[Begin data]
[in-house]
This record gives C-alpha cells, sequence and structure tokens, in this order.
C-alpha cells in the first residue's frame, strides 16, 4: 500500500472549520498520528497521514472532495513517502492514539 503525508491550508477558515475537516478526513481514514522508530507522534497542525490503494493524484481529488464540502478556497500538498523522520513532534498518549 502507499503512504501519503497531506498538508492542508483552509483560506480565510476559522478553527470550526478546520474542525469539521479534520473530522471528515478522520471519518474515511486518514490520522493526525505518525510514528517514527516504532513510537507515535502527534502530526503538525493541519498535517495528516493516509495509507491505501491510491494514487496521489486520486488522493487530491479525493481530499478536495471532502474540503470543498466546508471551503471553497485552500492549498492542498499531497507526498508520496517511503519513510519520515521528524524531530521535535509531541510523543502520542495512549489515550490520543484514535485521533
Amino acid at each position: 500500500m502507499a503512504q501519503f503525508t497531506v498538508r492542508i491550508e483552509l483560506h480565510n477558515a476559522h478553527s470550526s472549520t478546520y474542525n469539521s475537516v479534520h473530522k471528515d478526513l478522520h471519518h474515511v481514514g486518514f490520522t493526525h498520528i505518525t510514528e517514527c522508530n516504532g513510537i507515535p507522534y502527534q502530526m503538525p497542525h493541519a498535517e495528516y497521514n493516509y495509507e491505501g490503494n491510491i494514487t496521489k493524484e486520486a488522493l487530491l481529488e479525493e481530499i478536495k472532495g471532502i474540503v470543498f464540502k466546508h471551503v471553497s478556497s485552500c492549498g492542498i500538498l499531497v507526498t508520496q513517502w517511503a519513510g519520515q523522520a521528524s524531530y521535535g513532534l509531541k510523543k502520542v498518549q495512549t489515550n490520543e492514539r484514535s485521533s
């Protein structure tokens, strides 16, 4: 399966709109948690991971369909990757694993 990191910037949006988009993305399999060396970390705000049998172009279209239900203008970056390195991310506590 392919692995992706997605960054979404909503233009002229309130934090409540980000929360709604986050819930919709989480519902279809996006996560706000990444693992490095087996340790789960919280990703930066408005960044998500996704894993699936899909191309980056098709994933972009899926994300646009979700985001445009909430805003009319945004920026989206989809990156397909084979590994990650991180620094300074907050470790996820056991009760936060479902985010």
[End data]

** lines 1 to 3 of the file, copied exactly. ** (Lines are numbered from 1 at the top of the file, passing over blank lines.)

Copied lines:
[in-house]
This record gives C-alpha cells, sequence and structure tokens, in this order.
C-alpha cells in the first residue's frame, strides 16, 4: 500500500472549520498520528497521514472532495513517502492514539 503525508491550508477558515475537516478526513481514514522508530507522534497542525490503494493524484481529488464540502478556497500538498523522520513532534498518549 502507499503512504501519503497531506498538508492542508483552509483560506480565510476559522478553527470550526478546520474542525469539521479534520473530522471528515478522520471519518474515511486518514490520522493526525505518525510514528517514527516504532513510537507515535502527534502530526503538525493541519498535517495528516493516509495509507491505501491510491494514487496521489486520486488522493487530491479525493481530499478536495471532502474540503470543498466546508471551503471553497485552500492549498492542498499531497507526498508520496517511503519513510519520515521528524524531530521535535509531541510523543502520542495512549489515550490520543484514535485521533